The two languages together have about 5 million speakers. Both languages are taught in school, but students can choose which one they specialise in. An idea was put forward in the past to unify the two languages to create one Norwegian language, but it never really took off.

If you fancy leaning a little Norwegian, try this free course from FutureLearn.

Related posts:  M is for Maori    O is for Ojibwe

Endangered languages

Earlier this year I did a FutureLearn course about multilingualism, during which we had to consider the role of minority languages. I’ve also been reading up on some of the lesser known languages for my A-Z of languages series. As a result of all this, I’ve been thinking a lot about how much effort should be put into keeping vulnerable languages alive.

As anybody who has read this blog know, I love languages. They have fascinated me ever since I was 3 when I first realised that there were languages other than English out there. At school I begged my friends to teach me some words of Urdu, and I used to carry round a note book so that if I came across foreign words in books, I could write them down and learn them. I’ve studied living languages (French, Spanish, German, Chinese, and Arabic amongst others) and I have O’ and A’ levels in “dead languages” (Ancient Greek and Latin). I’ve listened enraptured as a tour guide explained Egyptian hieroglyphics to me, and every time I go to Wales, I look at the Welsh language information boards, even though I don’t understand them. I say all this as context to my musings……

I was actually shocked to discover that in a country as small as the UK, there are ten languages on the UNESCO endangered list, ranging from vulnerable to already extinct. Some I was aware of (Welsh, Cornish, Manx), others I had never even heard of (Norn and various versions of Channel Island French).  My first thought was that it was sad that we have already lost some of these languages, and that it would be lovely to revive those that have become extinct, and to boost those in danger to ensure their survival. After all, these languages are as much a part of our culture and history as castles and stone circles.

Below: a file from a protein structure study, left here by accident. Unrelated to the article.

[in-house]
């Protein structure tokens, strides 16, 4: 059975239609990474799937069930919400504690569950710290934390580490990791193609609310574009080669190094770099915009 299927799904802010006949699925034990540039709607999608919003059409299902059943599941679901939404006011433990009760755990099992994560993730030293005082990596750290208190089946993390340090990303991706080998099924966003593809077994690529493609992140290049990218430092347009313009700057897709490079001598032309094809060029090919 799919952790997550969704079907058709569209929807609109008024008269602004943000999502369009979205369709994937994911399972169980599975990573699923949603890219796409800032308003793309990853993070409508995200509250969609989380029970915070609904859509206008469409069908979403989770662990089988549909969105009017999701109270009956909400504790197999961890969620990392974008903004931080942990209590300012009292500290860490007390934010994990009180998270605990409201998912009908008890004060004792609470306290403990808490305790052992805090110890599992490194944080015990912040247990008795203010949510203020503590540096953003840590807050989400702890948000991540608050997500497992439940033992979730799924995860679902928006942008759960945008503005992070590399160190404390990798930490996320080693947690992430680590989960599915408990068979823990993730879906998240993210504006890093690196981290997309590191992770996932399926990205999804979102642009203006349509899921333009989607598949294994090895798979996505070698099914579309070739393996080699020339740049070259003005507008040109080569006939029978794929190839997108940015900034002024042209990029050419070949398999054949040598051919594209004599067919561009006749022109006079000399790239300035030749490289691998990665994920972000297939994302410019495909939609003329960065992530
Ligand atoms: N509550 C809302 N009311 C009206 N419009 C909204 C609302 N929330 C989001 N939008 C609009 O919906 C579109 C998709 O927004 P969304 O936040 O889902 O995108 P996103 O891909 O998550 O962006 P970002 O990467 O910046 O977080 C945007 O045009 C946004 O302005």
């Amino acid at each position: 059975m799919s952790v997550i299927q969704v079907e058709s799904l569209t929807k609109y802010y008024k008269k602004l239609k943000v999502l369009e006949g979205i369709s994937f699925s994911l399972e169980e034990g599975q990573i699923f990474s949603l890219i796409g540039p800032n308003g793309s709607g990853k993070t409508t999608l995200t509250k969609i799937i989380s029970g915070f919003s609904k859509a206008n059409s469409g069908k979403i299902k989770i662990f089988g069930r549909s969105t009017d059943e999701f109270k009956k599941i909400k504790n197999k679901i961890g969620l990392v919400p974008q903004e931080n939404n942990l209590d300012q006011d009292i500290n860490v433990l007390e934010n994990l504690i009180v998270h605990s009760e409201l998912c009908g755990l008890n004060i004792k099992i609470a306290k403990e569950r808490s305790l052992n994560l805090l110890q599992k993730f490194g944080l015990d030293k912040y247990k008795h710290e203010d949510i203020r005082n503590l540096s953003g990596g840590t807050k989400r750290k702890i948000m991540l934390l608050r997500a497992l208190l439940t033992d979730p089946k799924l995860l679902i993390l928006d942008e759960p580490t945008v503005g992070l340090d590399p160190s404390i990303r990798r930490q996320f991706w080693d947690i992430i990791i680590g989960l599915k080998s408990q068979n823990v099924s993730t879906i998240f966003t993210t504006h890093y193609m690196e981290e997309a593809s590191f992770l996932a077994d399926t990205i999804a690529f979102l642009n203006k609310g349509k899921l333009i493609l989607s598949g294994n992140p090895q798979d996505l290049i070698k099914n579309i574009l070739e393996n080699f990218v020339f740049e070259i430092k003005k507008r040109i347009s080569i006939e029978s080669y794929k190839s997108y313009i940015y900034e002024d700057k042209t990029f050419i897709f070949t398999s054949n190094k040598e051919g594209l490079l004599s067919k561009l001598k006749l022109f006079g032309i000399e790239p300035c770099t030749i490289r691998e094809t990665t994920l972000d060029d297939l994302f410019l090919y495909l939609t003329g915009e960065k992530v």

But how do you find the resources to revive 10 different languages? If you can’t afford to protect them all, how do you choose? What makes one language worth saving over another?

And in a country that is criticised for its poor language skills and its people’s inability to communicate with others in their own language, can we really justify spending time and money keeping languages alive artificially? Would we not be better to dedicate our time and energy learning the languages that are useful for international trade and relations?

In an ideal world I’d love to learn them all ten languages, and then teach them to others to restore a rich tapestry of language to our beautiful islands, Unfortunately we don’t live in an ideal world though, and I only have the time and energy to learn one more language properly, and for my own personal circumstances that has to be the non-endangered German.

If you enjoyed reading this article, you might also enjoy Should schools teach EAL children their home language?

Start a Conversation

ChatterbagsIan and I bought these fabulous bags to let people know which languages we can communicate in – very important for a language teacher and a tour guide. If you see us out and about carrying them, do come up and say hello in any of the languages we ticked.

If you want your own bag to start your own conversations, check out ChatterBags.